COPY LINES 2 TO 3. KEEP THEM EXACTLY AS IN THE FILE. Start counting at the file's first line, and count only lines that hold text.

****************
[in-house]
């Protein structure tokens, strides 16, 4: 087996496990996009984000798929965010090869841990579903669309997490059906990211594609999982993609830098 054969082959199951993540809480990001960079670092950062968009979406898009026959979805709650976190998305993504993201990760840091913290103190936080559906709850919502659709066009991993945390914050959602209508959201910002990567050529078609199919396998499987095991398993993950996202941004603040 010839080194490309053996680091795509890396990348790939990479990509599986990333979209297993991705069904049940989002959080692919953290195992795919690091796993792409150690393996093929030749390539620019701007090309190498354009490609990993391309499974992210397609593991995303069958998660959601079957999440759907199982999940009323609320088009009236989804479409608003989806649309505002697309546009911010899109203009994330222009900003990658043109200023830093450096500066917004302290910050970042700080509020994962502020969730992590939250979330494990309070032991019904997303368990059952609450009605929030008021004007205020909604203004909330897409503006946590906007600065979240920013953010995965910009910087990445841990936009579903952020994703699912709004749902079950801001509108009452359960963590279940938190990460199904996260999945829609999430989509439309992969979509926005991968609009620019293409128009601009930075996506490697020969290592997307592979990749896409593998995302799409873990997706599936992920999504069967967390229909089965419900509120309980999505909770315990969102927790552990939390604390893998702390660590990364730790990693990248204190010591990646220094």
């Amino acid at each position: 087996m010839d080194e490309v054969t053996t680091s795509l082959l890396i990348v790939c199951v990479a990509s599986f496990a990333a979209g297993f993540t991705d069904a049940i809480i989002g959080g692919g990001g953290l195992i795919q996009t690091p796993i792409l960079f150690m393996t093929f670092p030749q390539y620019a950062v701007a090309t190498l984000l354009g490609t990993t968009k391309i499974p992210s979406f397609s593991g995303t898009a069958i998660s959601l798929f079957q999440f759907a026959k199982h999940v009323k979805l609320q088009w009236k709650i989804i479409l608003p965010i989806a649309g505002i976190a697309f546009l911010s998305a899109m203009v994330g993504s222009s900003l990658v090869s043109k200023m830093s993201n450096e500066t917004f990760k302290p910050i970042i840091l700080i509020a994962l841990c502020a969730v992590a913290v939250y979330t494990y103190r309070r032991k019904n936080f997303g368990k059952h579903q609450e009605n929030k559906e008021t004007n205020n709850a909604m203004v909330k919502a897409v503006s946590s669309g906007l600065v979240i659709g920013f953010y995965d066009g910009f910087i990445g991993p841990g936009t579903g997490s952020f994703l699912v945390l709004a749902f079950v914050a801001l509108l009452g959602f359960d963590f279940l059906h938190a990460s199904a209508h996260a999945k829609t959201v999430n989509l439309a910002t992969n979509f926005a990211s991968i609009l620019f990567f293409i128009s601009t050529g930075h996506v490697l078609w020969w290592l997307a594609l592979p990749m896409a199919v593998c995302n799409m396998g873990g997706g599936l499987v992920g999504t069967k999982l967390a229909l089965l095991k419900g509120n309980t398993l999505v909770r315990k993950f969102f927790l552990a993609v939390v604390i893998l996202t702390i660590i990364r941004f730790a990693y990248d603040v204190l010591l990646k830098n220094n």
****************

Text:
């Protein structure tokens, strides 16, 4: 087996496990996009984000798929965010090869841990579903669309997490059906990211594609999982993609830098 054969082959199951993540809480990001960079670092950062968009979406898009026959979805709650976190998305993504993201990760840091913290103190936080559906709850919502659709066009991993945390914050959602209508959201910002990567050529078609199919396998499987095991398993993950996202941004603040 010839080194490309053996680091795509890396990348790939990479990509599986990333979209297993991705069904049940989002959080692919953290195992795919690091796993792409150690393996093929030749390539620019701007090309190498354009490609990993391309499974992210397609593991995303069958998660959601079957999440759907199982999940009323609320088009009236989804479409608003989806649309505002697309546009911010899109203009994330222009900003990658043109200023830093450096500066917004302290910050970042700080509020994962502020969730992590939250979330494990309070032991019904997303368990059952609450009605929030008021004007205020909604203004909330897409503006946590906007600065979240920013953010995965910009910087990445841990936009579903952020994703699912709004749902079950801001509108009452359960963590279940938190990460199904996260999945829609999430989509439309992969979509926005991968609009620019293409128009601009930075996506490697020969290592997307592979990749896409593998995302799409873990997706599936992920999504069967967390229909089965419900509120309980999505909770315990969102927790552990939390604390893998702390660590990364730790990693990248204190010591990646220094």
């Amino acid at each position: 087996m010839d080194e490309v054969t053996t680091s795509l082959l890396i990348v790939c199951v990479a990509s599986f496990a990333a979209g297993f993540t991705d069904a049940i809480i989002g959080g692919g990001g953290l195992i795919q996009t690091p796993i792409l960079f150690m393996t093929f670092p030749q390539y620019a950062v701007a090309t190498l984000l354009g490609t990993t968009k391309i499974p992210s979406f397609s593991g995303t898009a069958i998660s959601l798929f079957q999440f759907a026959k199982h999940v009323k979805l609320q088009w009236k709650i989804i479409l608003p965010i989806a649309g505002i976190a697309f546009l911010s998305a899109m203009v994330g993504s222009s900003l990658v090869s043109k200023m830093s993201n450096e500066t917004f990760k302290p910050i970042i840091l700080i509020a994962l841990c502020a969730v992590a913290v939250y979330t494990y103190r309070r032991k019904n936080f997303g368990k059952h579903q609450e009605n929030k559906e008021t004007n205020n709850a909604m203004v909330k919502a897409v503006s946590s669309g906007l600065v979240i659709g920013f953010y995965d066009g910009f910087i990445g991993p841990g936009t579903g997490s952020f994703l699912v945390l709004a749902f079950v914050a801001l509108l009452g959602f359960d963590f279940l059906h938190a990460s199904a209508h996260a999945k829609t959201v999430n989509l439309a910002t992969n979509f926005a990211s991968i609009l620019f990567f293409i128009s601009t050529g930075h996506v490697l078609w020969w290592l997307a594609l592979p990749m896409a199919v593998c995302n799409m396998g873990g997706g599936l499987v992920g999504t069967k999982l967390a229909l089965l095991k419900g509120n309980t398993l999505v909770r315990k993950f969102f927790l552990a993609v939390v604390i893998l996202t702390i660590i990364r941004f730790a990693y990248d603040v204190l010591l990646k830098n220094n």